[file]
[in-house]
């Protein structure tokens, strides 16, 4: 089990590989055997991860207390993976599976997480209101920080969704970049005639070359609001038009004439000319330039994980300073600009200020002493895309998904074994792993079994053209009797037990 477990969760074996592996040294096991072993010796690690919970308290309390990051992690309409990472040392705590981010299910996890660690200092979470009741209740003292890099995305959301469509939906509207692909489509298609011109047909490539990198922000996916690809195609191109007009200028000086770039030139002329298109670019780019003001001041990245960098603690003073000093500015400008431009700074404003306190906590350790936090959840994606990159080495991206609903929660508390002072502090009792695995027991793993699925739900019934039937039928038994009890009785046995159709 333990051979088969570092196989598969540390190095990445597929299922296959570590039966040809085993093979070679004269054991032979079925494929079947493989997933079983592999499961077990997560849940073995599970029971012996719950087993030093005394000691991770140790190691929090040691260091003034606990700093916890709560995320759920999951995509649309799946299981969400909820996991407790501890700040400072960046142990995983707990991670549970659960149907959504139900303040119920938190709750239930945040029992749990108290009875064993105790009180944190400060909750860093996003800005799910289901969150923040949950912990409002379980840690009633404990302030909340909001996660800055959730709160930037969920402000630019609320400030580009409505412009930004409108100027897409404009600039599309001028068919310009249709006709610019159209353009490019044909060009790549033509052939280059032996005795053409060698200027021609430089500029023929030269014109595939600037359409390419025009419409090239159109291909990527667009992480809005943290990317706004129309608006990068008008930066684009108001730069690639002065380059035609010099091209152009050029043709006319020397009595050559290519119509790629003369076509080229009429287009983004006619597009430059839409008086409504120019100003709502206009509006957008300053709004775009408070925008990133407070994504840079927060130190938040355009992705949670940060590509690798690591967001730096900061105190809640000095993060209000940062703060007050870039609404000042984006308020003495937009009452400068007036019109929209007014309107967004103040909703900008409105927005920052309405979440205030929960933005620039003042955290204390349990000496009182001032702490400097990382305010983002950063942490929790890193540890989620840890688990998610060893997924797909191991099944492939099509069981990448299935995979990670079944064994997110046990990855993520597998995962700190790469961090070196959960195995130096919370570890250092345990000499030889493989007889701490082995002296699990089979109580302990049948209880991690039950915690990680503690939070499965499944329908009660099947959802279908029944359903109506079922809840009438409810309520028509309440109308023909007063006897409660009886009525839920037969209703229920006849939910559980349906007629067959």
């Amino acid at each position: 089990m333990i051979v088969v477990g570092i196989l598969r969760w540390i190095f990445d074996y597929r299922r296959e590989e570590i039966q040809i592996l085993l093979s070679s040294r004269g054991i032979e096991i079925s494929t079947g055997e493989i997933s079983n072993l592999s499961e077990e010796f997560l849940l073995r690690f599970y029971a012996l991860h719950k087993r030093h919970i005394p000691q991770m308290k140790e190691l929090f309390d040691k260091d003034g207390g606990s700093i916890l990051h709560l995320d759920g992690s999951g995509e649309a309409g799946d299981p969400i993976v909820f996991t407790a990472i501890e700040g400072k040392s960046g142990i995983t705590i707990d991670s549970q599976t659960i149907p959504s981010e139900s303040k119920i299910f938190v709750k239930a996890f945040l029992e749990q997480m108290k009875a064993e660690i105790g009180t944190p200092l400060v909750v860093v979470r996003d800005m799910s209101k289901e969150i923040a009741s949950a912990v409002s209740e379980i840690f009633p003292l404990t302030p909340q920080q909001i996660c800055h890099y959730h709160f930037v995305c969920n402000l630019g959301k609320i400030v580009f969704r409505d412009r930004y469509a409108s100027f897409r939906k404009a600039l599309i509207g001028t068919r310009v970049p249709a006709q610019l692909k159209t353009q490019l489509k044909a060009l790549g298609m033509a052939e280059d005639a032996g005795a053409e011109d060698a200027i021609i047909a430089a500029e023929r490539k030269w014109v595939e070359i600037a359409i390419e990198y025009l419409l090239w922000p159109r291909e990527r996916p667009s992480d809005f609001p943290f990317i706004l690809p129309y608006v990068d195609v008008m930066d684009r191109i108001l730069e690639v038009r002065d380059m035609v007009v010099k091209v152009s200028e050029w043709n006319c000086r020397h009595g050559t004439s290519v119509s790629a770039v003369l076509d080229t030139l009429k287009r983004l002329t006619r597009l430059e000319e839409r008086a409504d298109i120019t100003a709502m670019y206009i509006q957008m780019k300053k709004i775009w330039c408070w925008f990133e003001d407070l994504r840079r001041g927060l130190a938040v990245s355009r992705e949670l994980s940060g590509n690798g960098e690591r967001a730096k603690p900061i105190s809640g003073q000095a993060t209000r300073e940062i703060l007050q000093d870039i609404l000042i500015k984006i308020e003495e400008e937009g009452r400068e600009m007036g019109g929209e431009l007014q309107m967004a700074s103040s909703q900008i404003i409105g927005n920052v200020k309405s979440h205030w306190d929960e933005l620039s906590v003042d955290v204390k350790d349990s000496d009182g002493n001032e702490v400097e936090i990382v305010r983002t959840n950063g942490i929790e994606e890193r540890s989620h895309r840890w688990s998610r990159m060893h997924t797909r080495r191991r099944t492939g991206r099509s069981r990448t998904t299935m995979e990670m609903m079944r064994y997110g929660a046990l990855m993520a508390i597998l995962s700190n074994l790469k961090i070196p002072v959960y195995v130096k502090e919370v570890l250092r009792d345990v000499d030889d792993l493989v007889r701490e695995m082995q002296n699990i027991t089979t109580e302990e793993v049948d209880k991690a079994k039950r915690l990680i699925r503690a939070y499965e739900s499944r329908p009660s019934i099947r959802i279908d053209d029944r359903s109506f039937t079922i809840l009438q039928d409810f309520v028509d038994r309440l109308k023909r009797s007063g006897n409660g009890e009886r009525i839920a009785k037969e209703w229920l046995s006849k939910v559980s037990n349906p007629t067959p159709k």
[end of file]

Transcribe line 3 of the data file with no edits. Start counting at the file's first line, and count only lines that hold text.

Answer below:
């Amino acid at each position: 089990m333990i051979v088969v477990g570092i196989l598969r969760w540390i190095f990445d074996y597929r299922r296959e590989e570590i039966q040809i592996l085993l093979s070679s040294r004269g054991i032979e096991i079925s494929t079947g055997e493989i997933s079983n072993l592999s499961e077990e010796f997560l849940l073995r690690f599970y029971a012996l991860h719950k087993r030093h919970i005394p000691q991770m308290k140790e190691l929090f309390d040691k260091d003034g207390g606990s700093i916890l990051h709560l995320d759920g992690s999951g995509e649309a309409g799946d299981p969400i993976v909820f996991t407790a990472i501890e700040g400072k040392s960046g142990i995983t705590i707990d991670s549970q599976t659960i149907p959504s981010e139900s303040k119920i299910f938190v709750k239930a996890f945040l029992e749990q997480m108290k009875a064993e660690i105790g009180t944190p200092l400060v909750v860093v979470r996003d800005m799910s209101k289901e969150i923040a009741s949950a912990v409002s209740e379980i840690f009633p003292l404990t302030p909340q920080q909001i996660c800055h890099y959730h709160f930037v995305c969920n402000l630019g959301k609320i400030v580009f969704r409505d412009r930004y469509a409108s100027f897409r939906k404009a600039l599309i509207g001028t068919r310009v970049p249709a006709q610019l692909k159209t353009q490019l489509k044909a060009l790549g298609m033509a052939e280059d005639a032996g005795a053409e011109d060698a200027i021609i047909a430089a500029e023929r490539k030269w014109v595939e070359i600037a359409i390419e990198y025009l419409l090239w922000p159109r291909e990527r996916p667009s992480d809005f609001p943290f990317i706004l690809p129309y608006v990068d195609v008008m930066d684009r191109i108001l730069e690639v038009r002065d380059m035609v007009v010099k091209v152009s200028e050029w043709n006319c000086r020397h009595g050559t004439s290519v119509s790629a770039v003369l076509d080229t030139l009429k287009r983004l002329t006619r597009l430059e000319e839409r008086a409504d298109i120019t100003a709502m670019y206009i509006q957008m780019k300053k709004i775009w330039c408070w925008f990133e003001d407070l994504r840079r001041g927060l130190a938040v990245s355009r992705e949670l994980s940060g590509n690798g960098e690591r967001a730096k603690p900061i105190s809640g003073q000095a993060t209000r300073e940062i703060l007050q000093d870039i609404l000042i500015k984006i308020e003495e400008e937009g009452r400068e600009m007036g019109g929209e431009l007014q309107m967004a700074s103040s909703q900008i404003i409105g927005n920052v200020k309405s979440h205030w306190d929960e933005l620039s906590v003042d955290v204390k350790d349990s000496d009182g002493n001032e702490v400097e936090i990382v305010r983002t959840n950063g942490i929790e994606e890193r540890s989620h895309r840890w688990s998610r990159m060893h997924t797909r080495r191991r099944t492939g991206r099509s069981r990448t998904t299935m995979e990670m609903m079944r064994y997110g929660a046990l990855m993520a508390i597998l995962s700190n074994l790469k961090i070196p002072v959960y195995v130096k502090e919370v570890l250092r009792d345990v000499d030889d792993l493989v007889r701490e695995m082995q002296n699990i027991t089979t109580e302990e793993v049948d209880k991690a079994k039950r915690l990680i699925r503690a939070y499965e739900s499944r329908p009660s019934i099947r959802i279908d053209d029944r359903s109506f039937t079922i809840l009438q039928d409810f309520v028509d038994r309440l109308k023909r009797s007063g006897n409660g009890e009886r009525i839920a009785k037969e209703w229920l046995s006849k939910v559980s037990n349906p007629t067959p159709k």